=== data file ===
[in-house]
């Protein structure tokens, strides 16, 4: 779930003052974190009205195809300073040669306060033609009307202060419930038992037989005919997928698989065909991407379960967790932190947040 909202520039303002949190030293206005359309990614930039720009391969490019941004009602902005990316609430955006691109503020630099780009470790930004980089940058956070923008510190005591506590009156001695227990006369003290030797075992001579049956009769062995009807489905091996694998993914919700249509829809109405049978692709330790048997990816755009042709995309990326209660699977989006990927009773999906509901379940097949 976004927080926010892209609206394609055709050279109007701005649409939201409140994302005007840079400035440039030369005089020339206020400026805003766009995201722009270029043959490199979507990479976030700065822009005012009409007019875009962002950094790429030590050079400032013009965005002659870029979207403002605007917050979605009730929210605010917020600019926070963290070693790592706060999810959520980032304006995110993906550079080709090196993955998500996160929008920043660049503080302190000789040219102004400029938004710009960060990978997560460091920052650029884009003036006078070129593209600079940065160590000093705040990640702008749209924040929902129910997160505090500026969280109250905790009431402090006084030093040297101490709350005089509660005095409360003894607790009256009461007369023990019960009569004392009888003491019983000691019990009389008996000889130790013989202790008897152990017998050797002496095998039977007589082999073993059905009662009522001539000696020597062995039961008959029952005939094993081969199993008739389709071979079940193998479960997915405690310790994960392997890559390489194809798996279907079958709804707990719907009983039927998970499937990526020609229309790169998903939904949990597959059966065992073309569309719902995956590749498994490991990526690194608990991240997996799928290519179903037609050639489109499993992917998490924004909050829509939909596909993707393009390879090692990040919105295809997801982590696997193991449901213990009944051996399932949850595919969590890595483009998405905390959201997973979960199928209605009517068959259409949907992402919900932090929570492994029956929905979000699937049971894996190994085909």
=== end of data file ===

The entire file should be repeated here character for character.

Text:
[in-house]
């Protein structure tokens, strides 16, 4: 779930003052974190009205195809300073040669306060033609009307202060419930038992037989005919997928698989065909991407379960967790932190947040 909202520039303002949190030293206005359309990614930039720009391969490019941004009602902005990316609430955006691109503020630099780009470790930004980089940058956070923008510190005591506590009156001695227990006369003290030797075992001579049956009769062995009807489905091996694998993914919700249509829809109405049978692709330790048997990816755009042709995309990326209660699977989006990927009773999906509901379940097949 976004927080926010892209609206394609055709050279109007701005649409939201409140994302005007840079400035440039030369005089020339206020400026805003766009995201722009270029043959490199979507990479976030700065822009005012009409007019875009962002950094790429030590050079400032013009965005002659870029979207403002605007917050979605009730929210605010917020600019926070963290070693790592706060999810959520980032304006995110993906550079080709090196993955998500996160929008920043660049503080302190000789040219102004400029938004710009960060990978997560460091920052650029884009003036006078070129593209600079940065160590000093705040990640702008749209924040929902129910997160505090500026969280109250905790009431402090006084030093040297101490709350005089509660005095409360003894607790009256009461007369023990019960009569004392009888003491019983000691019990009389008996000889130790013989202790008897152990017998050797002496095998039977007589082999073993059905009662009522001539000696020597062995039961008959029952005939094993081969199993008739389709071979079940193998479960997915405690310790994960392997890559390489194809798996279907079958709804707990719907009983039927998970499937990526020609229309790169998903939904949990597959059966065992073309569309719902995956590749498994490991990526690194608990991240997996799928290519179903037609050639489109499993992917998490924004909050829509939909596909993707393009390879090692990040919105295809997801982590696997193991449901213990009944051996399932949850595919969590890595483009998405905390959201997973979960199928209605009517068959259409949907992402919900932090929570492994029956929905979000699937049971894996190994085909």